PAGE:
Cruising through the media reports of Blinken in Beijing this morning revealed numerous viewpoints, all different. Some cheered the trip and the talks as “productive and candid.” Others say Blinken was taken advantage of. The trip was scheduled for just 48 hours, Sunday and Monday. Blinken was able to meet with Chinese President Xi during the trip. He did not get dumplings or cold noodles with sesame sauce to take home. But he did get something to put in the oven—Taiwan. Not supporting Taiwan’s independence has been U.S. policy since the Clinton administration. However, despite a denial, Blinken’s statement seemed to tell China the U.S. support of Taiwan was weakening.

CRSreport published a primer on the subject of the U.S. rejection of Taiwan’s independence:

In August 1995 President Clinton sent a secret letter to PRC President Jiang Zemin to state that the United States:

(1) would “oppose” Taiwan independence;

(2) would not support “two Chinas” or one China and one Taiwan.

(3) would not support Taiwan’s admission to the U.N

The opposition to Taiwan independence seemed to go beyond the promises made by former National Security Advisor Henry Kissinger and President Nixon in 1971 and 1972 of no U.S. support for Taiwan independence. Later, that wording was apparently changed from opposition to a neutral stance of non-support. This letter reportedly formed the basis of what were later known publicly as the “Three Noes.”

But Blinken’s statement seemed to say a lot more.

The Blinken in Beijing statement that will echo through history – “We do not support Taiwan’s independence.” 

The U.S. and China conduct about $700 Billion in trade over one year. They manufacture many of the ingredients for our medications. They mine many minerals used for electric batteries when the U.S. is often barred from doing so on our own soil. Trying to “decouple” from China may be a desired goal, but because the two economies are so intertwined, that goal has to be done very slowly so it can be accomplished without destroying our economy.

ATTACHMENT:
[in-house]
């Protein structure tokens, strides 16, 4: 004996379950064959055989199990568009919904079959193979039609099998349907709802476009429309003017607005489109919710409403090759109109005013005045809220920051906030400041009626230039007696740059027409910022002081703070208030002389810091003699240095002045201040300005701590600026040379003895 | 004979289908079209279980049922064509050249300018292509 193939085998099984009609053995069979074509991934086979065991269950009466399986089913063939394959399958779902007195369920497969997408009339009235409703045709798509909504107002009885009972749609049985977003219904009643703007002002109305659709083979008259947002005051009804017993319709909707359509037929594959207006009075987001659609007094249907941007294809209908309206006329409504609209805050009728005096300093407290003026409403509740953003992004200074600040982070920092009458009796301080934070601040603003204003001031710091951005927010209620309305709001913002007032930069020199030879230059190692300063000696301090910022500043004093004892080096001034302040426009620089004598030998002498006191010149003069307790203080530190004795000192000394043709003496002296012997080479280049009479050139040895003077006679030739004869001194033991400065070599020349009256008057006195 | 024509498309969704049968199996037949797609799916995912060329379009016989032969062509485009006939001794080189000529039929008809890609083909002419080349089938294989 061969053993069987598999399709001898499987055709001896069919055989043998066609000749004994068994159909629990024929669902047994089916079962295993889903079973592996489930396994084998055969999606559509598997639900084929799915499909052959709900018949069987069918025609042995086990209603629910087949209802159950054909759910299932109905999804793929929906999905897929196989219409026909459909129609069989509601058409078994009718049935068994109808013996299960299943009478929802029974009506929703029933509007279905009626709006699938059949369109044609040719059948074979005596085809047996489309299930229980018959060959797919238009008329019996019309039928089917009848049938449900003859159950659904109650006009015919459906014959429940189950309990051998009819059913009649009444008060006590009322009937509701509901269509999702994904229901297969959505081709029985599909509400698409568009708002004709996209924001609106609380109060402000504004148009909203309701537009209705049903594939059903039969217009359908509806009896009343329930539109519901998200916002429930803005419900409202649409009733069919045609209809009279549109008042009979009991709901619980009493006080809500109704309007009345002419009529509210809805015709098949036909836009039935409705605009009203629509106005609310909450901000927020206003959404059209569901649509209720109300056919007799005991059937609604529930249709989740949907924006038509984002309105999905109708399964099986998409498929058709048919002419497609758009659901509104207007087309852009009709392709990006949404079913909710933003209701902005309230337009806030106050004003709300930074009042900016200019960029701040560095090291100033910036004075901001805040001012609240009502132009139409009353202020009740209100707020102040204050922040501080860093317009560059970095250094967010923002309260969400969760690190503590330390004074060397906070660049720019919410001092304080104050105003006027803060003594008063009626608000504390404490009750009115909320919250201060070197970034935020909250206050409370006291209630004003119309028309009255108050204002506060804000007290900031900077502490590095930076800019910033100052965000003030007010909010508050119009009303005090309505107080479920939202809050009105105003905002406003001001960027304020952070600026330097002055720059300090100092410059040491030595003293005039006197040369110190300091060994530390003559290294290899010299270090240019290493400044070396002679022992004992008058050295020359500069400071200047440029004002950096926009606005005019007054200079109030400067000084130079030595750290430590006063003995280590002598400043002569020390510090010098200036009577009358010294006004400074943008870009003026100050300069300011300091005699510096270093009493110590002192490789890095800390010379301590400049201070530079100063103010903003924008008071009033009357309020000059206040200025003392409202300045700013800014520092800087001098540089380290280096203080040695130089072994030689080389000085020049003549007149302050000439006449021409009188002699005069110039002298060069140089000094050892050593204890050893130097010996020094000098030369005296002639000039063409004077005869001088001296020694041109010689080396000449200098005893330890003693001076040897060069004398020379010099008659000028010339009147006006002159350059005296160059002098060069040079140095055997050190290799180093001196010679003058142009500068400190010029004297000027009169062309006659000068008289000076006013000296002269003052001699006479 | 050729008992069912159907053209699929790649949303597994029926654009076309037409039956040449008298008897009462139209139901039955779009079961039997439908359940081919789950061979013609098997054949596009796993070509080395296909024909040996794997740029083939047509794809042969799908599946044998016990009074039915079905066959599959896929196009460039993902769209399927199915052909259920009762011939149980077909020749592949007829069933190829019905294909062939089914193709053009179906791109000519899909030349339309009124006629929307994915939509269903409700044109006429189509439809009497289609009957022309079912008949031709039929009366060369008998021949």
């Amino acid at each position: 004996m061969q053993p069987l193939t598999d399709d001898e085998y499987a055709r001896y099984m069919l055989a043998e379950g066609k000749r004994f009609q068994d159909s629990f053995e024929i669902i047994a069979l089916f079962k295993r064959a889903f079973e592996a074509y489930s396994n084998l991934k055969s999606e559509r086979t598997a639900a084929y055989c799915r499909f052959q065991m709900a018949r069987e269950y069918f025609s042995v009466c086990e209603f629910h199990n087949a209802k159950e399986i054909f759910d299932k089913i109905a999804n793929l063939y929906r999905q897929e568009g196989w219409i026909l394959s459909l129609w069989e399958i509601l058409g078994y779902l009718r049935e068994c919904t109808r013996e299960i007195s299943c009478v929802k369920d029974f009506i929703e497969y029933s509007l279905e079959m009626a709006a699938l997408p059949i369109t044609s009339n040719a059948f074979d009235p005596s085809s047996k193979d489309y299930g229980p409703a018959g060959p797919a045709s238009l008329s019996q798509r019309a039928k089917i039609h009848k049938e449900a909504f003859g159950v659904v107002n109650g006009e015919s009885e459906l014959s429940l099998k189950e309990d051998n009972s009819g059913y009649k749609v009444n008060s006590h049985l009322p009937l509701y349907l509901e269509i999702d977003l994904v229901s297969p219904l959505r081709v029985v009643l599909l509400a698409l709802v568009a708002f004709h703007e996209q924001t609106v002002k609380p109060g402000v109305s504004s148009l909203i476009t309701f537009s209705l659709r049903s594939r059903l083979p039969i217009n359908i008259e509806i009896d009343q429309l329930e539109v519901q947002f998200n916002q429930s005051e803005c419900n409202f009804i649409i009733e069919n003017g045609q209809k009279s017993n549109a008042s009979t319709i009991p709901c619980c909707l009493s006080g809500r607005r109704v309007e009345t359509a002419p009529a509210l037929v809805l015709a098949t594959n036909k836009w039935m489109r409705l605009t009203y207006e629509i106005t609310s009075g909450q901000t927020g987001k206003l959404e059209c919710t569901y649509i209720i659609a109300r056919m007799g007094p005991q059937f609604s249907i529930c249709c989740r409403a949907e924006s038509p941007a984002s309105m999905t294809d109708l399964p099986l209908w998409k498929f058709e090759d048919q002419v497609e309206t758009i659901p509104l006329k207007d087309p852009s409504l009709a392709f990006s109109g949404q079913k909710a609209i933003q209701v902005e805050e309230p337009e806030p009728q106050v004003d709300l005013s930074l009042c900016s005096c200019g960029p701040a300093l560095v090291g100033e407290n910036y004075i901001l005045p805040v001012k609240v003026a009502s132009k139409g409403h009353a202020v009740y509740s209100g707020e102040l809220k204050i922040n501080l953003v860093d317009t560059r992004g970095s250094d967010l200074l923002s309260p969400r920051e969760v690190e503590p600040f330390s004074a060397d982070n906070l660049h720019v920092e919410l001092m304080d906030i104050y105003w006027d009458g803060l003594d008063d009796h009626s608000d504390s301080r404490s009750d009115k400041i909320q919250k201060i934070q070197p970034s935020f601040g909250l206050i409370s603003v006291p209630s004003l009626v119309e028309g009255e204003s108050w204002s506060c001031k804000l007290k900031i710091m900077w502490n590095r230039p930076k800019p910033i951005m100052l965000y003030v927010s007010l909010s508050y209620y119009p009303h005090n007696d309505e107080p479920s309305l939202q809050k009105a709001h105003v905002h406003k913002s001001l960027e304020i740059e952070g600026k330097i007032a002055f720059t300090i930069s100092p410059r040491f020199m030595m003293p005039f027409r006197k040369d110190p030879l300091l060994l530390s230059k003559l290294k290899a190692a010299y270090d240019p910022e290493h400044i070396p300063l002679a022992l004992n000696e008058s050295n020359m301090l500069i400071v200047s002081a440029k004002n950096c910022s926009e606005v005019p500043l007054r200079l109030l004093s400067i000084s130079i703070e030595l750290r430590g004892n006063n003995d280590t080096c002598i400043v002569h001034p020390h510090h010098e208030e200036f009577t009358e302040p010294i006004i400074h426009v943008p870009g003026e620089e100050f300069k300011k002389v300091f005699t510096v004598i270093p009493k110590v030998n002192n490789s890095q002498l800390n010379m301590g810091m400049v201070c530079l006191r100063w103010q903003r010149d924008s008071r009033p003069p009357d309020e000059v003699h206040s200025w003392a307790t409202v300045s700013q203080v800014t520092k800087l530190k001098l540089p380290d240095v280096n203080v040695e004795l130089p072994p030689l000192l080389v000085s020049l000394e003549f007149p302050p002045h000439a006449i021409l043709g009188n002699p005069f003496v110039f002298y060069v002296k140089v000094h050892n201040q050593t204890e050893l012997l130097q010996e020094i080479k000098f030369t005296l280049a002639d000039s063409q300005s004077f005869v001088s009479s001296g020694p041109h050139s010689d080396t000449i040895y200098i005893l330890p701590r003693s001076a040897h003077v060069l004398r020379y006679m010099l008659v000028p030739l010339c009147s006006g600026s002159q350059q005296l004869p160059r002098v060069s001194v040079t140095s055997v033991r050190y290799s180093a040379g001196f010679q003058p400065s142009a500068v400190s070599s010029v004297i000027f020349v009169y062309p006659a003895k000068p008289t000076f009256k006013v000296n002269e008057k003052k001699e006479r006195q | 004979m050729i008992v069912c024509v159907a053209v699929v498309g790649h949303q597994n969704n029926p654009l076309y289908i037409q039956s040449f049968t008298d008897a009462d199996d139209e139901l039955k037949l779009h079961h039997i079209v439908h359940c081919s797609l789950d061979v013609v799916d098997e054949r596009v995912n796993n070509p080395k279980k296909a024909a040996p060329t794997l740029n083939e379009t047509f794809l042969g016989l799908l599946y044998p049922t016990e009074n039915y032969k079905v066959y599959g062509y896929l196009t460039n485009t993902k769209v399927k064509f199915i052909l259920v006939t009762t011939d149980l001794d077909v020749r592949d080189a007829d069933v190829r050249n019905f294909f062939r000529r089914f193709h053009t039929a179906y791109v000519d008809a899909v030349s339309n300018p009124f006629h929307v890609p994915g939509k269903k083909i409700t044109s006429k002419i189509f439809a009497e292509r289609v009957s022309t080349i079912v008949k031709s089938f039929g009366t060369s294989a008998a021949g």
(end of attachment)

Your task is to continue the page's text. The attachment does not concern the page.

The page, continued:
“We remain committed to our One China Policy with the three communiques, the Taiwan Relations Act, the six assurances. We do not support Taiwan’s independence. We made it clear that we oppose any unilateral changes to the status quo by either side. We have been clear and consistent in our policy, and it’s very important that we preserve that status quo that has maintained peace and stability across the Strait for decades,” Blinken said.

“At the same time, we and many others have deep concerns about some of the provocative actions that China has taken in recent years going back to 2016. And the reason that this is a concern for so many countries, not just the United States, is that were there to be a crisis over Taiwan, the likelihood is that could produce an economic crisis that could affect quite literally the entire world,” he said. “Fifty percent of commercial container traffic goes through the Taiwan Strait every day. Seventy percent of semiconductors are manufactured in Taiwan. If as a result of a crisis that was taken offline, it would have dramatic consequences for virtually every country around the world.

“President Biden believes strongly that one of the successful aspects in our relationship with China going back five decades has been the responsible management of the Taiwan question. We continue to believe that’s essential,” Blinken added.” Fox

The fact that Blinken cited that in public in China may have been a signal to Taiwan that things are changing.

Blinken in Beijing seemed to be feeding the appeasement angle of diplomacy with China. Director Wang Yi spoke with Blinken and reportedly told him, “It is necessary to make a choice between dialogue and confrontation, cooperation or conflict.” Was that a thinly veiled threat?

Xi stated in part, … It’s safe to say that interactions should always be based on mutual respect and sincerity. I hope that through this visit, Mr. Secretary, you will make more positive contributions to stabilizing China-U.S. relations.” (So they view our leadership as weak and not providing positive contributions. Great, they think like Americans).

Maybe the Secretary of State was nervous and just trying to put a positive spin on the meeting. The bottom line is Mr. Blinken did not seem to project strength. Dealing with a tough adversary is not the forte of a weak diplomat or a weak president. It must be done from a position of power, something that Joe Biden does not understand.

Written by Lidblog as an adaptation of a post appearing in Conservative Firing Line.